Monday, June 11, 2007

The Guns of August

It's really hard to plan vacation around the possibility of war.

That sounds bizarre, but it's what many Israelis are going through now. The tour companies and bed and breakfast places are in a tizzy. Every August we head north -or occasionally to the coast- with a few other families, close friends all, to enjoy the Golan and Galilee as the summer wanes. Thousands of others do the same and the area is usually packed with kayakers, hikers, jeep riders and just plain lazing on the beach types. (We do all of the above. One of the group breaks a sweat popping open beers. Since I break a nail doing the same I hang with the more active side of the crowd. And anyhow, I dislike beer.)

But- what if the threatened war with Syria breaks out? If Hizbollah renews their attacks, as reports of their replenishing their bunkers with even longer range missiles are mentioned daily in the press. Gaza is always ready to explode, but the Western Negev desert is not a (vacation) hot spot, anyhow. How on earth are we supposed to do summer? And has anyone ever noticed how most of the wars are in the summer months? Does the Mid Eastern heat and haze give our enemies sunstroke or something?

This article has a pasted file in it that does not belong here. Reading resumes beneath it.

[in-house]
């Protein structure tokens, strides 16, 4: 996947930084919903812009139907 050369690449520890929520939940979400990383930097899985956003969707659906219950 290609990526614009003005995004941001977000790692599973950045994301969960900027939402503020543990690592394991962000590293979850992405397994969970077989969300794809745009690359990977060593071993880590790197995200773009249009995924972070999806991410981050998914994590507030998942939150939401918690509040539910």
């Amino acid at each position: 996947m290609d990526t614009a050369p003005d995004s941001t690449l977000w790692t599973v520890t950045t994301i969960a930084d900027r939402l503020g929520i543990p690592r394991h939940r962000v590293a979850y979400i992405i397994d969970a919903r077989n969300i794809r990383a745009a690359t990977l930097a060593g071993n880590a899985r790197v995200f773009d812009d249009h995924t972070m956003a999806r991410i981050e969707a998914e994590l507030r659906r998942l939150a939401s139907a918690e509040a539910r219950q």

So we plan and hope for the best. Last summer we hosted northerners in Judea in July and then went to a B & B in the Lower Galilee just after the war ended and the Katyushas stopped. The area was eerily empty. Burnt forests and fields, shattered buildings, bombed out tourist attractions and morose shopkeepers were part of the tour. We not only had a great time, though, (no lines anywhere!) but felt good about leaving our shekels where they were clearly needed.

This year a war will, sadly, not come as a surprise, since last year's one was not really concluded. With a son in the army it's a constant worry. We plan on going north, booked a lovely place on the Kinneret with our gang and even reserved a place for him in the hopes that he can get a few days off and join us for some R & R. Depending of course, on quiet.

But you can't live here always waiting for the worst. In 1991, during the First Gulf War, we planned a Purim party and set a side a room for everyone to leave their coats....and gas masks. That day everything ended and we joyfully yanked the plastic protective sheeting off the windows. So, too, we'll send in the deposit now, load up on sunscreen and check the rafts for leaks, and hope for the best.

I'm sure we'll get a full refund if if if. What, that's not a consideration?

In this land of miracles and madness, though, ya just never know. Boring it never is.

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